Host Kris Halterman, interviews Todd Myers,Director Center for the Environment at the Washington Policy Center about the impending executive order by Gov. Inslee on his “clean fuel tax.” It’s time to delve into the nuts and bolts of Gov. Inslee’s proposal. What are the costs v. benefits, the reality of Low Carbon Fuel Standards (LCFS), fuel availability, and the effects on the environment?
Looming in the background is an Inslee push for low-carbon fuels, a concept that Republican legislators have opposed. Inslee cited carbon emissions reduction targets set in a 2008 state law. In 2008, Washington’s Legislature set a goal of reducing the state’s greenhouse emissions to 1990 levels by 2020, with further trimming of emissions to 25 percent below that 1990 level by 2035. By 2050, a 50 percent is required. He said he has the executive power to set low-carbon fuel stands as a way to enforce that 2008 law.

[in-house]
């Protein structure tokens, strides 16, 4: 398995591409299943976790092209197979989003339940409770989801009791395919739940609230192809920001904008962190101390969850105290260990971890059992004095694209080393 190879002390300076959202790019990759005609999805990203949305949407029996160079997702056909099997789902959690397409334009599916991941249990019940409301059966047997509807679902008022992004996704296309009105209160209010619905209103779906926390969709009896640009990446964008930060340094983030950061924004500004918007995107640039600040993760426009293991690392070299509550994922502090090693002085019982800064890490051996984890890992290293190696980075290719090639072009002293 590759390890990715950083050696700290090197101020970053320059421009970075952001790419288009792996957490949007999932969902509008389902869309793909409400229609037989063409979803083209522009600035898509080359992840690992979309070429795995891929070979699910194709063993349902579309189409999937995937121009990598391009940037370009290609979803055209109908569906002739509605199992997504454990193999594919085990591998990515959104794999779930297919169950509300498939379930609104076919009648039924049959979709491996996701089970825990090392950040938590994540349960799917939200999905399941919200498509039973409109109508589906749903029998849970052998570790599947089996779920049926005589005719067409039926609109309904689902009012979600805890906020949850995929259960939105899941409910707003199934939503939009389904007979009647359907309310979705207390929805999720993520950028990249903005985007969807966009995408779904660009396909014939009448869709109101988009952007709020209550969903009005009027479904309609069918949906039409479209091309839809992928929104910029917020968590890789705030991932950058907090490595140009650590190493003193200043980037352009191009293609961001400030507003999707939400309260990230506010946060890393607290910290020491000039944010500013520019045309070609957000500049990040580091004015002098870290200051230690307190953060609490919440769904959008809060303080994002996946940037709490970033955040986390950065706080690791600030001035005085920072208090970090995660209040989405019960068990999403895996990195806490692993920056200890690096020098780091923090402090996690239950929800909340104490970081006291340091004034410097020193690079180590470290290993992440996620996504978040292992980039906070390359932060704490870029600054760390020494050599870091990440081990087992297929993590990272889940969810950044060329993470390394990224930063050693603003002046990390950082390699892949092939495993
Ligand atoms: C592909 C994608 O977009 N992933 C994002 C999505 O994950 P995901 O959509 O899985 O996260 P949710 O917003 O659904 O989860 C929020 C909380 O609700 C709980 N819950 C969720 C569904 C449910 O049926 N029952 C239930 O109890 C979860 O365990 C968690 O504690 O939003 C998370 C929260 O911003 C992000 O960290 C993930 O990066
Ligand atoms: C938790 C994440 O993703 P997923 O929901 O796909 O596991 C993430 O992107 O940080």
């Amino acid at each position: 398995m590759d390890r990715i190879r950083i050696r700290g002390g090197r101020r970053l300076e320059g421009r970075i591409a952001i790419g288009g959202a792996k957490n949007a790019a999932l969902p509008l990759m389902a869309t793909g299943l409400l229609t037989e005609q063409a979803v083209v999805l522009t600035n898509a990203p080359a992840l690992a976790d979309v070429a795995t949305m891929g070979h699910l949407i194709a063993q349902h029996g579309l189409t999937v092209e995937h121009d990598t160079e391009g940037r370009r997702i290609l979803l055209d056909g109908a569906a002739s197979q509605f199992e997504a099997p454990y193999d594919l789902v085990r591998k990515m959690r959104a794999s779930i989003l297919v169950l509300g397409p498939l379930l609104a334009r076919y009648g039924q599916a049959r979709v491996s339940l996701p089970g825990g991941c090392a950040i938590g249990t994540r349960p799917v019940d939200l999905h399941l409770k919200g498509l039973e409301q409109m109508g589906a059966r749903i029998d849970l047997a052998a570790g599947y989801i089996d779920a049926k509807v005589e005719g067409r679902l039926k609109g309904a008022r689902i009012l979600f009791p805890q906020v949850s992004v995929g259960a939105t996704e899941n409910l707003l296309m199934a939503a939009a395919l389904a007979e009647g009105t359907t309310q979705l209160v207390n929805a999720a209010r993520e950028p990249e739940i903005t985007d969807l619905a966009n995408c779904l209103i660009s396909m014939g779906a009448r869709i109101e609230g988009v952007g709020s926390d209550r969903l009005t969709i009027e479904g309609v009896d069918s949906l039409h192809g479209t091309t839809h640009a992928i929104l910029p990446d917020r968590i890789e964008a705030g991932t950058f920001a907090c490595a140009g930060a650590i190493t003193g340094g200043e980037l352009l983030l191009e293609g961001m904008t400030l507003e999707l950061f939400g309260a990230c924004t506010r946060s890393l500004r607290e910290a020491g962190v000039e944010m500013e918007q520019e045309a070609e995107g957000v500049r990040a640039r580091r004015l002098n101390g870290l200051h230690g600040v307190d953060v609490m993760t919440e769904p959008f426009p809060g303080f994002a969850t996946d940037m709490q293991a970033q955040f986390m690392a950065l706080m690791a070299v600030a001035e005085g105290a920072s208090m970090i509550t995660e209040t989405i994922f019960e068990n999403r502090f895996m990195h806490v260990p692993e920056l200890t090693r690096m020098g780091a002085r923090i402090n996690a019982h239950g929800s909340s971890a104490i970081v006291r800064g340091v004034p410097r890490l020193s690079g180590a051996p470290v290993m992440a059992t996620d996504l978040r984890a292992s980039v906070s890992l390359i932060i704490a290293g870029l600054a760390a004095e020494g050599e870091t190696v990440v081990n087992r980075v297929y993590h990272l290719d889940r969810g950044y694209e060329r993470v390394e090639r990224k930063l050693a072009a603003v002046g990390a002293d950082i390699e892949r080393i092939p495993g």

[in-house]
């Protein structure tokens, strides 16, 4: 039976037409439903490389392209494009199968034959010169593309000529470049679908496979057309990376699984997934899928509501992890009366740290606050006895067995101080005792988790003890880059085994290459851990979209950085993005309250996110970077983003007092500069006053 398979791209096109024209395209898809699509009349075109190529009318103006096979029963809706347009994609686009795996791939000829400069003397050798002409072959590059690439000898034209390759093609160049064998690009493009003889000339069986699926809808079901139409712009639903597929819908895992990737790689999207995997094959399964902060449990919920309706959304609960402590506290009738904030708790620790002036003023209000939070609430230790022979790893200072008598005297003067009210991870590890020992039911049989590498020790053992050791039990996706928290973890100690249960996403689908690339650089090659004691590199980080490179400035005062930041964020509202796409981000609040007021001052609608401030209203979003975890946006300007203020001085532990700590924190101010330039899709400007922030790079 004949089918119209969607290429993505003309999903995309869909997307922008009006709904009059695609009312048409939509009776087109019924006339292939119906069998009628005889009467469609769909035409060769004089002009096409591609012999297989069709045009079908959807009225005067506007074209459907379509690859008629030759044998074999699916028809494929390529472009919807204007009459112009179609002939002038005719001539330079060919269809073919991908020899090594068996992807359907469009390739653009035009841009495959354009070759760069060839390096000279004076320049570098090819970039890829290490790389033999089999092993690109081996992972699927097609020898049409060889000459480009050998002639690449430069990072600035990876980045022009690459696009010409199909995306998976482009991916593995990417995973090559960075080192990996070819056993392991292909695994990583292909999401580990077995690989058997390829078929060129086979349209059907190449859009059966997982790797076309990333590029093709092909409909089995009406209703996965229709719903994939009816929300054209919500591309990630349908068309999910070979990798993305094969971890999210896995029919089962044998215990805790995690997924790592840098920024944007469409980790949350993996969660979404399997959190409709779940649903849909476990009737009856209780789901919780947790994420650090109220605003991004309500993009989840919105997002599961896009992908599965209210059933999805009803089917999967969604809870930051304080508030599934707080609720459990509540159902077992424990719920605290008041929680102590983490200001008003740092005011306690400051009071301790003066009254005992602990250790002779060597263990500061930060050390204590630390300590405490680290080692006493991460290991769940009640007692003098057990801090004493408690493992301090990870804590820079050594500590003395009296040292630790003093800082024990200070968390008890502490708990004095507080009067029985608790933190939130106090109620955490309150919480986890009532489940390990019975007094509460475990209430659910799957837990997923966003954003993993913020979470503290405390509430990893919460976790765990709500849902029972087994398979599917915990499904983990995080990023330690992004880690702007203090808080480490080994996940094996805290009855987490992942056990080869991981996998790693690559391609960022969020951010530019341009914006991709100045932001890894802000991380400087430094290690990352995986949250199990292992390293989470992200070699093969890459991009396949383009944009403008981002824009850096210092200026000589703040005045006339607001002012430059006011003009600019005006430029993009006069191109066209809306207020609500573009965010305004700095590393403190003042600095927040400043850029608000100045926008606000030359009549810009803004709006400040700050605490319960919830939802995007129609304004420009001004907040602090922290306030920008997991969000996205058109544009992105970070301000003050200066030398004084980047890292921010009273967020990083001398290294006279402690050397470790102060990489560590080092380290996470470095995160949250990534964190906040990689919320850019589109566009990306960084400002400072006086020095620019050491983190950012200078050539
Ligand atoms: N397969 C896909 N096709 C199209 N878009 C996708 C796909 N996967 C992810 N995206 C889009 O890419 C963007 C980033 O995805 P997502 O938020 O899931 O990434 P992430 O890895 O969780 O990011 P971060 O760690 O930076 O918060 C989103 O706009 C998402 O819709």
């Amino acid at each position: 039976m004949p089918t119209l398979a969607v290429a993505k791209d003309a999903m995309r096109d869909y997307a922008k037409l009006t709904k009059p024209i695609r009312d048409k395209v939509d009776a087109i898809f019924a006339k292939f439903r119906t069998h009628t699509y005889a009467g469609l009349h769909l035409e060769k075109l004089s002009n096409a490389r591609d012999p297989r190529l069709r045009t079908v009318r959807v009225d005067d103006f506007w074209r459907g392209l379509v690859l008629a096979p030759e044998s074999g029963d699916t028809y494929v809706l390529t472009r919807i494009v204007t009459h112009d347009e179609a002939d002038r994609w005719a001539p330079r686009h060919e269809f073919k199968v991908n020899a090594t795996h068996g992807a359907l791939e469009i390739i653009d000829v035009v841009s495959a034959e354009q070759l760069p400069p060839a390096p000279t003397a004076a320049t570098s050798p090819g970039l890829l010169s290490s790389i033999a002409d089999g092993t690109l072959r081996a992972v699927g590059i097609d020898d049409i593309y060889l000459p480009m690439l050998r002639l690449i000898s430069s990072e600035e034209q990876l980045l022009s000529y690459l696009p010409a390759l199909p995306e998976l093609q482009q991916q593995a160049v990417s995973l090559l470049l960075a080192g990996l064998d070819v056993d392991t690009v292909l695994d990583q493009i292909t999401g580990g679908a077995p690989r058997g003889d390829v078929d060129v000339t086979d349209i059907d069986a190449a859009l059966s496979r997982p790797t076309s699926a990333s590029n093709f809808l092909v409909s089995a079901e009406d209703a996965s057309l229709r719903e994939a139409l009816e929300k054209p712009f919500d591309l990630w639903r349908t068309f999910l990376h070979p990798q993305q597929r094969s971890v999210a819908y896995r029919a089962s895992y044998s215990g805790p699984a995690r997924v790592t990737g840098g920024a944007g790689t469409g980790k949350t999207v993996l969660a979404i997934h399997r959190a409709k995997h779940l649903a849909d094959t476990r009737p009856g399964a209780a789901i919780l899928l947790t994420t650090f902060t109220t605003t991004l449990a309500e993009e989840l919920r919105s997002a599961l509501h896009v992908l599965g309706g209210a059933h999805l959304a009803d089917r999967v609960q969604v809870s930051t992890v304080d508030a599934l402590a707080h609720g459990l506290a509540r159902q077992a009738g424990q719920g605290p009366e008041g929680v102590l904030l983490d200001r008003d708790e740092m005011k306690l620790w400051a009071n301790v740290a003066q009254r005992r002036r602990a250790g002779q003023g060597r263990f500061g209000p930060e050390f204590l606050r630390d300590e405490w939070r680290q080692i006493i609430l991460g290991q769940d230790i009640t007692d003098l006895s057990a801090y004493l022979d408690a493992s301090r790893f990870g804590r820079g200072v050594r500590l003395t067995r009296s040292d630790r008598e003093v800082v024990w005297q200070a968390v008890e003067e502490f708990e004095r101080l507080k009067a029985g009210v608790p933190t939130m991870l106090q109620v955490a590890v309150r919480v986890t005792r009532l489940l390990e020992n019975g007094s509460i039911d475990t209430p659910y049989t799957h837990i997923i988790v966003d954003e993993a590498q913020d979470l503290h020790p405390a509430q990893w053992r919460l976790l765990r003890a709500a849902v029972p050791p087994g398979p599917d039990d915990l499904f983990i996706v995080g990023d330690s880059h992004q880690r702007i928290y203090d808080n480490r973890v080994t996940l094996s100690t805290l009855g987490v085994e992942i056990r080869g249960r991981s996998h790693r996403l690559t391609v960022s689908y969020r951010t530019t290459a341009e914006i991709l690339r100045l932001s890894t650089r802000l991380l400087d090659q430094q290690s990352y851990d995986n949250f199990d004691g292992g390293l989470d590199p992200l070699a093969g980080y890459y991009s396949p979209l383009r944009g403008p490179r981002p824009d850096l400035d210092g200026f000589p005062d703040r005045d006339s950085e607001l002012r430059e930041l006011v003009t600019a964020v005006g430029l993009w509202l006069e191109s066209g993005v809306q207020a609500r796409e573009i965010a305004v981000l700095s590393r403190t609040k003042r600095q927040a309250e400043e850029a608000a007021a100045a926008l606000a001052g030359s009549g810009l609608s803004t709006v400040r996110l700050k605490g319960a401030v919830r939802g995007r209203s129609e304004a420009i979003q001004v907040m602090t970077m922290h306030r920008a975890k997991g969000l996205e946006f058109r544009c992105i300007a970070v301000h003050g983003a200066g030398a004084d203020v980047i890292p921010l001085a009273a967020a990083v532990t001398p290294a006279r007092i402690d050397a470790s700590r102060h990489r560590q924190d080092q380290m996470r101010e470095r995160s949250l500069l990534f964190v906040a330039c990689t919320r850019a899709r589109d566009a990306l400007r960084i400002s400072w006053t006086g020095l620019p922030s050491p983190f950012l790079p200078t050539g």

Inslee, however, said he has not decided whether to take that path if the Legislature does not tackle the standards to decrease the amount of carbon in fuels sold in Washington. “We don’t have the answer to that yet, but we are exploring that,” he said.
Also, Inslee has been studying whether to push either a carbon emissions tax or a cap-and-trade system through the Legislature. In a cap-and-trade program, Washington would have an overall annual limit to its carbon dioxide emissions. Firms would obtain rights for specific amounts of emissions in those areas and could trade their rights. A carbon tax is a levy on a firm’s carbon dioxide emissions, which is supposed to inspire a business to decrease its emissions. Inslee does not want to push both simultaneously.